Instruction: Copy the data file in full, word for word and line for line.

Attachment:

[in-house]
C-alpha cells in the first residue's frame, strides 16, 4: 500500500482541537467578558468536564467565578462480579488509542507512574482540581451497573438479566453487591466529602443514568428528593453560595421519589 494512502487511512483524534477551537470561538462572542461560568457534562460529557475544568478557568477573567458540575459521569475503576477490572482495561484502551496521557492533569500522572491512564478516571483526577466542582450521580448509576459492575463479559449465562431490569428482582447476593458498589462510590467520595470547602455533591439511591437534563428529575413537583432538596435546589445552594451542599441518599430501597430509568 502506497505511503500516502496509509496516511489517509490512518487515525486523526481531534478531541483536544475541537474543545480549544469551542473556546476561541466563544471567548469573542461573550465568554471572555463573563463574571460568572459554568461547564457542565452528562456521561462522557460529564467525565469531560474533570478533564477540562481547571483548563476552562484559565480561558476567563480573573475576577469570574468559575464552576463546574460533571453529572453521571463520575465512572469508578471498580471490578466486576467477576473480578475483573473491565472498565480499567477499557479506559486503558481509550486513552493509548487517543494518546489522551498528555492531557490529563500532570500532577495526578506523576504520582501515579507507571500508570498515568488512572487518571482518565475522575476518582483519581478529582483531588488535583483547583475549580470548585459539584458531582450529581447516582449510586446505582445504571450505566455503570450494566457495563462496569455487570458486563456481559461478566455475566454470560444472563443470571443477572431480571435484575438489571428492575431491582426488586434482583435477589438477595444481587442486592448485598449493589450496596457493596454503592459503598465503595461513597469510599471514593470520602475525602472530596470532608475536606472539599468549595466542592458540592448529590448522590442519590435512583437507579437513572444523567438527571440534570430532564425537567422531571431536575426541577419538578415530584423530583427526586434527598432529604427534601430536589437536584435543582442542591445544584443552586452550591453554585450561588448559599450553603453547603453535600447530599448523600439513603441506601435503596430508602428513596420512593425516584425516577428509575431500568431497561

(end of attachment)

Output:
[in-house]
C-alpha cells in the first residue's frame, strides 16, 4: 500500500482541537467578558468536564467565578462480579488509542507512574482540581451497573438479566453487591466529602443514568428528593453560595421519589 494512502487511512483524534477551537470561538462572542461560568457534562460529557475544568478557568477573567458540575459521569475503576477490572482495561484502551496521557492533569500522572491512564478516571483526577466542582450521580448509576459492575463479559449465562431490569428482582447476593458498589462510590467520595470547602455533591439511591437534563428529575413537583432538596435546589445552594451542599441518599430501597430509568 502506497505511503500516502496509509496516511489517509490512518487515525486523526481531534478531541483536544475541537474543545480549544469551542473556546476561541466563544471567548469573542461573550465568554471572555463573563463574571460568572459554568461547564457542565452528562456521561462522557460529564467525565469531560474533570478533564477540562481547571483548563476552562484559565480561558476567563480573573475576577469570574468559575464552576463546574460533571453529572453521571463520575465512572469508578471498580471490578466486576467477576473480578475483573473491565472498565480499567477499557479506559486503558481509550486513552493509548487517543494518546489522551498528555492531557490529563500532570500532577495526578506523576504520582501515579507507571500508570498515568488512572487518571482518565475522575476518582483519581478529582483531588488535583483547583475549580470548585459539584458531582450529581447516582449510586446505582445504571450505566455503570450494566457495563462496569455487570458486563456481559461478566455475566454470560444472563443470571443477572431480571435484575438489571428492575431491582426488586434482583435477589438477595444481587442486592448485598449493589450496596457493596454503592459503598465503595461513597469510599471514593470520602475525602472530596470532608475536606472539599468549595466542592458540592448529590448522590442519590435512583437507579437513572444523567438527571440534570430532564425537567422531571431536575426541577419538578415530584423530583427526586434527598432529604427534601430536589437536584435543582442542591445544584443552586452550591453554585450561588448559599450553603453547603453535600447530599448523600439513603441506601435503596430508602428513596420512593425516584425516577428509575431500568431497561